Menifee win scrambles dash for Derby

Colt captures Blue Grass by 1 1/4 lengths at Keeneland for first stakes triumph

April 11, 1999|By Tom Keyser | Tom Keyser,SUN STAFF

LEXINGTON, Ky. -- Menifee had never won a stakes race. Neither had Adonis. Valhol had never even won a race.

Yet those three colts, on probably the most critical day for gauging horses' chances in the Kentucky Derby, captured the last major Derby preps and scrambled the Derby picture as efficiently as Julia Childs whips eggs.

Yesterday, Menifee benefited from a skillful ride by Pat Day and drove to a convincing victory in the $750,000 Blue Grass Stakes at Keeneland. Although Menifee pranced into the race with four victories in five tries, he had never won a stakes, never proved he could run with the best 3-year-olds farther than a mile.

A half-hour later, Adonis, a colt who had won a maiden and allowance race but had finished sixth in the Florida Derby, dominated an 11-horse field in the $600,000 Wood Memorial Stakes at Aqueduct.

Thirty minutes after that, the previously winless Valhol, racing for only the third time, devoured six competitors in the $500,000 Arkansas Derby at Oaklawn Park. Valhol's odds? A whopping 30-1.

So what to make of this?

"The guy who picks the winner of the Derby is going to be handicapper of the year," said D. Wayne Lukas, trainer of Cat Thief, who ran another credible race only to finish second to Menifee.

That could be true, but it overlooks the strong Derby hand of Bob Baffert, the California trainer of General Challenge, Prime Timber and a couple of outstanding fillies named Silverbulletday and Excellent Meeting. After yesterday's exhibition by the 3-year-olds in this half of the country, Baffert looks well on his way to an unprecedented third straight Derby triumph.

The Blue Grass field was billed as one of the strongest for a Derby prep in years. What it was, perhaps, was one of the most competitive. Most horsemen and handicappers gave seven of the eight entrants a chance to win.

As it turned out, seven of the eight passed under the wire within 6 1/2 lengths of each other. Menifee led the parade by 1 1/4 lengths after Day, the Hall of Fame jockey, steered the Harlan colt through traffic like a cop chasing thieves.

"That's a beautiful ride," said Elliott Walden, trainer of Menifee, "just a beautiful move at that point."

Walden was watching a replay of the race. Menifee broke quickly from the outside post, but all that got him was a four-wide sweep around the first turn.

Down the backstretch, Day found some breathing room and settled in sixth as Vicar and Kimberlite Pipe battled side-by-side for the lead. Cat Thief surged around the far turn and claimed a short lead, but that only ignited the competitive fires in Vicar and Kimberlite Pipe. The three of them charged toward the wire in a thrilling race within a race.

But behind them Menifee and Day, wide for most of the race, suddenly cut inside two tiring horses at the head of the stretch. And with that one "beautiful" move, as Walden described it, they saved the ground that enabled them to win the race.

Day immediately steered Menifee back outside, and the game colt running the race of his life motored past the trio on the inside as if they were first-time starters.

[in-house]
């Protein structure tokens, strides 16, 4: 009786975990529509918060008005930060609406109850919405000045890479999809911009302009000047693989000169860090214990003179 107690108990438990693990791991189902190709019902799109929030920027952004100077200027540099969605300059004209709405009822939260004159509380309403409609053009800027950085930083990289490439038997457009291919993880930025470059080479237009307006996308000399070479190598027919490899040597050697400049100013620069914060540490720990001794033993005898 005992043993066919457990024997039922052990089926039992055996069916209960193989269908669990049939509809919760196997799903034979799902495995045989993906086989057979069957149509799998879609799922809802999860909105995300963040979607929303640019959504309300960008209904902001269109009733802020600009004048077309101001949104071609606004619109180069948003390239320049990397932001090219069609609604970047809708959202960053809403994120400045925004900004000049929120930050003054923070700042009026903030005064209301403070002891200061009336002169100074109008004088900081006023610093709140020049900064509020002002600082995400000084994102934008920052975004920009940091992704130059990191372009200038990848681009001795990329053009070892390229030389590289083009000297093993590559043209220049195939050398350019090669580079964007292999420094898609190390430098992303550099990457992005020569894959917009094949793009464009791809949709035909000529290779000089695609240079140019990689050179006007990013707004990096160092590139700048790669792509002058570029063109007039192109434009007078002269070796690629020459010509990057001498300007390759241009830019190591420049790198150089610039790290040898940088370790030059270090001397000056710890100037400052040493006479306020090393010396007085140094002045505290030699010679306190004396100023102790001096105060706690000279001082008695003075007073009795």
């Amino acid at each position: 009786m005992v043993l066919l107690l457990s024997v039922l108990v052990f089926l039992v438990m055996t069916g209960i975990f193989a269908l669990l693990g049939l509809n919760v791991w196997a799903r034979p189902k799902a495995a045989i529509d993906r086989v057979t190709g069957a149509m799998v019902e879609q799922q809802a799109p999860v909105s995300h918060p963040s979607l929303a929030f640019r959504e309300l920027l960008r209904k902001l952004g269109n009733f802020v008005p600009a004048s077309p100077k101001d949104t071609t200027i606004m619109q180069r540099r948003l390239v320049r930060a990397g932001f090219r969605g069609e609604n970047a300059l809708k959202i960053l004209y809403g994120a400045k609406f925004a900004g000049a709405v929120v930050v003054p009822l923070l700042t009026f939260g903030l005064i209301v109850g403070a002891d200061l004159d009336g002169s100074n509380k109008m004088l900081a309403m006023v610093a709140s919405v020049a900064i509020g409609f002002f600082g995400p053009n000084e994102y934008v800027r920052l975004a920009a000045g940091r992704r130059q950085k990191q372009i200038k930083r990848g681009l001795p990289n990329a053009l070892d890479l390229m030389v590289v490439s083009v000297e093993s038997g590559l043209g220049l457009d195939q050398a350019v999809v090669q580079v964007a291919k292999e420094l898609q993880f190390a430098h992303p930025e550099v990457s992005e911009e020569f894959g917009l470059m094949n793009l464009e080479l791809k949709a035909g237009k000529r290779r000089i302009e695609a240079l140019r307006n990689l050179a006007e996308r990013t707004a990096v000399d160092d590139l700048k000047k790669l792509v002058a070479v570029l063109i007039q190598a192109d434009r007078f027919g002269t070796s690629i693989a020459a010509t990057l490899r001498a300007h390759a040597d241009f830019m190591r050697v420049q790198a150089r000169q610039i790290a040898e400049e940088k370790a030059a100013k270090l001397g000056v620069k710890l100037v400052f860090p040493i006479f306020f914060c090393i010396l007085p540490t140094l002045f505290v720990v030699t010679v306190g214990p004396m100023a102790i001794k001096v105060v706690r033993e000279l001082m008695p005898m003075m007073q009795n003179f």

"He was drawing away at the finish," Day said. "What I liked was the way he galloped on. He gave me every indication another eighth of a mile won't be a problem."

The Kentucky Derby is 1 1/4 miles, an eighth of a mile longer than the Blue Grass. Menifee's time for 1 1/8 miles was 1 minute, 48 3/5 seconds. Skip Away set the stakes record three years ago: 1: 47 1/5.

Lemon Drop Kid, the colt owned by Jinny Vance of Sparks, tired down the stretch and finished fifth. This was only his second race of 1999, and his trainer, Scotty Schulholfer, was not discouraged.

"We probably needed the race," he said. "Three weeks from today is the day. This should set him up pretty good."

As many as seven from the Blue Grass could turn up May 1 in the Kentucky Derby at Churchill Downs. One who won't is Prado's Landing, the colt formerly owned by Arnold Heft of Chevy Chase and trained last year at Laurel Park by Jerry Robb.

Prado's Landing is now owned by Godolphin Racing, the powerful stable in the Middle East trying to add the Kentucky Derby to its many conquests around the world. Sheikh Mohammed al Maktoum sent Prado's Landing to Lexington to see how his Derby hopefuls stack up against their American counterparts.

After showing a little fight at the beginning, Prado's Landing finished far behind the other seven, about 23 lengths behind Menifee. Godolphin's two top Derby contenders, Worldly Manner and Aljabr, are to arrive in Kentucky in about a week.

"It wasn't good, that's for sure," said Michael Osborne, representing the sheikh. "This set us back. We were hoping [Prado's Landing] would run one, two or three. It just didn't happen."

Blue Grass Stakes

Horse Win Place Show

Menifee $17.40 $8.80 $5.40

Cat Thief $7.00 $4.60

Vicar $3.60

Payoffs: Exacta: $130.60. Trifecta: $369.60. Superfecta: $3,474.80.

Time (1 1/8 miles): 23.24, 47.02, 1: 10.98, 1: 36.04, 1: 48.66.

Also ran: Kimberlite Pipe (11-1), Lemon Drop Kid (4-1), Wondertross (9-5), Pineaff (25-1), Prado's Landing (42-1).

Pub Date: 4/11/99

Baltimore Sun Articles
|
|
|
Please note the green-lined linked article text has been applied commercially without any involvement from our newsroom editors, reporters or any other editorial staff.